The Olympics Indicator: It’s More Than Just a Sports Event

This just in: Los Angeles could become the only city to host three Summer Games other than London.

With the 2024 Summer Olympics nine years from now, Los Angeles was chosen Tuesday to be the new official U.S. bidder for the Games, replacing Boston after the city’s campaign surrendered to local opposition.


(The Los Angeles Coliseum/Source: The New York Times)

When we talk about economic opportunities related to sports events, we usually think of vast investments in sports venues, infrastructure, public transportation, and human capital, etc. However, historical data reveal that the Olympics hosting right has been an economic indicator of stock markets.

A study conducted by Bespoke Investment Group shows that under most circumstances, stocks markets rally during the Summer Games because investors are mostly distracted from gloomy headlines. Most of the times, the so-called Olympics Indicator is found to be a leading indicator of a rising stock market.

The study included the performance of the Dow Jones Industrial Average during the Summer Games since the 1900 Paris Olympics. It also calculated the market performance of hosting countries during the games since the 1984 Los Angeles Olympics.

The claim that investors are distracted by the games appears to be a little bit bizarre. However, from 1900 to 2008, the DOW had an average gain of four percent and the index was positive two thirds of the time. Therefore, if you buy $10,000 worth of stocks on the day of the opening ceremony and sell all of them on the closing day (that’s usually 14 days,) theoretically you can earn at least a brand new Apple Watch.

What about the stock markets of host countries? Since 1984, only two out of seven games have seen a negative growth in host countries’ stock markets. Both cases occurred because they were right in the middle of the dot-com bubble and the 2008 financial crisis, respectively. The average gain was 1.86% according to past performance of stock markets.



(Source: Bespoke Investment Group)

Even though there is no strong evidence showing a causal relationship between the Olympics Games and stock markets, it can be drawn from historical data that stock markets tend to perform better during the games. That’s partly because markets gain a sense of optimism and counteract the negatives in most years.

For investors seeking short-term profits, don’t just sitting in the couch watching the games. The Olympics Games can be an indicator for a positive market. Buying some Nike or Adidas stocks may be a good decision.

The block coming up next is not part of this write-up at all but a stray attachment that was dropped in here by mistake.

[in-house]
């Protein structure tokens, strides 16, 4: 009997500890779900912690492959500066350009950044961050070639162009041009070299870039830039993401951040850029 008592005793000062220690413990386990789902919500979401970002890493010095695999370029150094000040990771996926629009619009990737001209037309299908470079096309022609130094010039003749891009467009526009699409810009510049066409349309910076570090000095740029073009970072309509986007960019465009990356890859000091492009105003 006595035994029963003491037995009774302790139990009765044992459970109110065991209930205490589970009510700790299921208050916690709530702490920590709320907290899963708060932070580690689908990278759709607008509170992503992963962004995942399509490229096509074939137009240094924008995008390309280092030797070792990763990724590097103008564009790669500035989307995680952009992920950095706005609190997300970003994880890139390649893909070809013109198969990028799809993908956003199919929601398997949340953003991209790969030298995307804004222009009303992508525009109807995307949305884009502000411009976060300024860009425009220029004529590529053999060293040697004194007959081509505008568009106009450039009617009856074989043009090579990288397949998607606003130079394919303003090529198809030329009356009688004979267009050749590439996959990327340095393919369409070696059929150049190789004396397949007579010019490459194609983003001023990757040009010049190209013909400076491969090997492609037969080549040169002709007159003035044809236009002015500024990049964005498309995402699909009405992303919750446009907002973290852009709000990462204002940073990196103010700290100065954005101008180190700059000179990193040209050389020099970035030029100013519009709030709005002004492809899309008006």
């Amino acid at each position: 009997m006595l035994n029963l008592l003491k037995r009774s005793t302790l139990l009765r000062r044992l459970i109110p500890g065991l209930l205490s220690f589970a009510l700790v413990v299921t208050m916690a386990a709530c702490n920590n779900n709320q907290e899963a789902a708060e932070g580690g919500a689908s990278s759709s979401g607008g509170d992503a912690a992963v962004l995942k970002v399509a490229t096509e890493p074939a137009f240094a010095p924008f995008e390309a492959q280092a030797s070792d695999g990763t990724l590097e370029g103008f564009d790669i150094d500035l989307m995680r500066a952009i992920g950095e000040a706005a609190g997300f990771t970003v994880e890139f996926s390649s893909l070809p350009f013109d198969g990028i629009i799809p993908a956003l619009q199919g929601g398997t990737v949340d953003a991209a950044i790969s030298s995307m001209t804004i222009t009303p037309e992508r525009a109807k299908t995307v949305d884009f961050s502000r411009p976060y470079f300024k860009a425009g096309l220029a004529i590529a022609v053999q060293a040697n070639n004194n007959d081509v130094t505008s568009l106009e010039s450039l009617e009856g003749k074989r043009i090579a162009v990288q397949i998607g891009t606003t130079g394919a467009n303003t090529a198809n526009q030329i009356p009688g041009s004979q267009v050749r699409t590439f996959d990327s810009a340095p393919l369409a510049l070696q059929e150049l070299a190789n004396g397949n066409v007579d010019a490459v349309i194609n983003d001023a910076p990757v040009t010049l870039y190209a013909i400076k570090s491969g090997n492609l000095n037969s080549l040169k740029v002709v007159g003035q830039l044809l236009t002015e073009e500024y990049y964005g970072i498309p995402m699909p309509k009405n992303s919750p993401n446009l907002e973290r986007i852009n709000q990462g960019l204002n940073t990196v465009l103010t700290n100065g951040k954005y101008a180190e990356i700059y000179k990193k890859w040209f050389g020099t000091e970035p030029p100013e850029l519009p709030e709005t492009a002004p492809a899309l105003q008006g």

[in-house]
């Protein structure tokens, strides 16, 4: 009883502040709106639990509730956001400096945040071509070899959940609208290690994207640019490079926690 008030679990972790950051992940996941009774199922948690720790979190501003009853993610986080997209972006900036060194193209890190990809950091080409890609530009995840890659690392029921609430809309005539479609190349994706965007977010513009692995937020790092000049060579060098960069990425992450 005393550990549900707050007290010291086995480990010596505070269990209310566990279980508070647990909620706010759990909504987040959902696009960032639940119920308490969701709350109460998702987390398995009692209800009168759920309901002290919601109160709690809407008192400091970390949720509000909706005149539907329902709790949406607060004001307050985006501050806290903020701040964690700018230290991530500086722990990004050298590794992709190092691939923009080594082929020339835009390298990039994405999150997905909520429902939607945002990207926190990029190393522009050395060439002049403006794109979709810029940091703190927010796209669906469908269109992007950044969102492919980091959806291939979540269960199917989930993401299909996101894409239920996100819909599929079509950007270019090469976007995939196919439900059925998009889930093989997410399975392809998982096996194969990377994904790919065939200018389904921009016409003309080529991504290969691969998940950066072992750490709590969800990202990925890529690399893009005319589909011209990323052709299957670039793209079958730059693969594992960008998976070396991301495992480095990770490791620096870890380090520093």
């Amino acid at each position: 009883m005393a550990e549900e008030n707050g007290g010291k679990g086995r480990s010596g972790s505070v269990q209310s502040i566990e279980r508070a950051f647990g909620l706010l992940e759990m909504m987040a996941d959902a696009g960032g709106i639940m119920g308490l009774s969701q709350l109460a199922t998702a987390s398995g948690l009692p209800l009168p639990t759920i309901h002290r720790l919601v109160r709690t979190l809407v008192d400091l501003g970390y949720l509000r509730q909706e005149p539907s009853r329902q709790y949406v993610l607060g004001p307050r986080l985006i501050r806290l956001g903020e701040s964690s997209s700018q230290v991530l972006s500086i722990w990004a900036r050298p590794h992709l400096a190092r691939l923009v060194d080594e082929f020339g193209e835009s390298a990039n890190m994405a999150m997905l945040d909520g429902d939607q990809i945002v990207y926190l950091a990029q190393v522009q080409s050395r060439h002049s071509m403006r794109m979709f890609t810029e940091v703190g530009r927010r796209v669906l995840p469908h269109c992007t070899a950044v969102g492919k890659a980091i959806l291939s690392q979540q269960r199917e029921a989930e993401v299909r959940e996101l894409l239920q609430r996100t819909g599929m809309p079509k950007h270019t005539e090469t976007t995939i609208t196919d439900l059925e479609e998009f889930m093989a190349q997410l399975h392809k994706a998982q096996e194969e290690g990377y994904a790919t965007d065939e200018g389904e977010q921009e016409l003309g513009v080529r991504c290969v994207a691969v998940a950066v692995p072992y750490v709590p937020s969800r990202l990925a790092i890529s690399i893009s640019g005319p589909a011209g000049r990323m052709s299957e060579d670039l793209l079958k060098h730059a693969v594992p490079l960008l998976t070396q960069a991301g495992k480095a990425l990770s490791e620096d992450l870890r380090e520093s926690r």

USOC names Los Angeles the official U.S. bidder for the 2024 Summer Olympics

The Olympics Indicator

What Summer Box Office Numbers Tell Us About the Economy

Baseball may longer be America’s only favorite past time. Americans have sought after a much more cost efficient alterative to let loose and relax than pay the high cost of a stadium seat. It seems that more individuals are heading to the big screen to unwind.

It has been noted that by economists that there may be a strong correlation between movie ticket sales and the health of our economy. During our economy’s peak, Americans had a much more disposable income to spend on vacations and were able to pay higher costs for entertainment. However, as a result of the recession many individuals have now become hesitant to spend money.

However, as our economy slowly begins to recover from the economic recession that occurred in the late 2000s it has been observed that Americans are watching more films, whether they are heading to a theater or relaxing on the couch at home streaming Netflix or popping in a Redbox rental.

It has been recorded that summer box office sales hit a record high in 2011, with a grand total of $4.4 billion in overall revenue. That being a notable increase of approximately 1 percent over the prior year, according to the National Association of Theater Owners.

Looking back and comparing how our economy was in 2011 to our 2015 economic numbers, one would certainly hope that he or she would see some sort of upward trend indicating that we are on our way to recovery.

Therefore, what would we hope to see in terms of box office numbers for this summer season? Certainly, we’d hope to see less individuals heading to the theater as a form of entertainment of course.

While we will not know the exact box office numbers for the summer of 2015 until after Labor Day weekend, it can be stated that there has been a substantial decrease when paralleled to our 2011 numbers.

Currently, the summer season has brought in approximately $3.8 billion revenue domestically. However, it is expected that there should not be any significant spike in numbers within the remaining week or so of the season.

It can be stated that this summer season is up 9.7% compared to last year, but that increase is suspected to be a result of more family movies being released this summer, such as Jurassic World. In addition, labor day falls at a later date this year and provides an additional eight days to the summer season.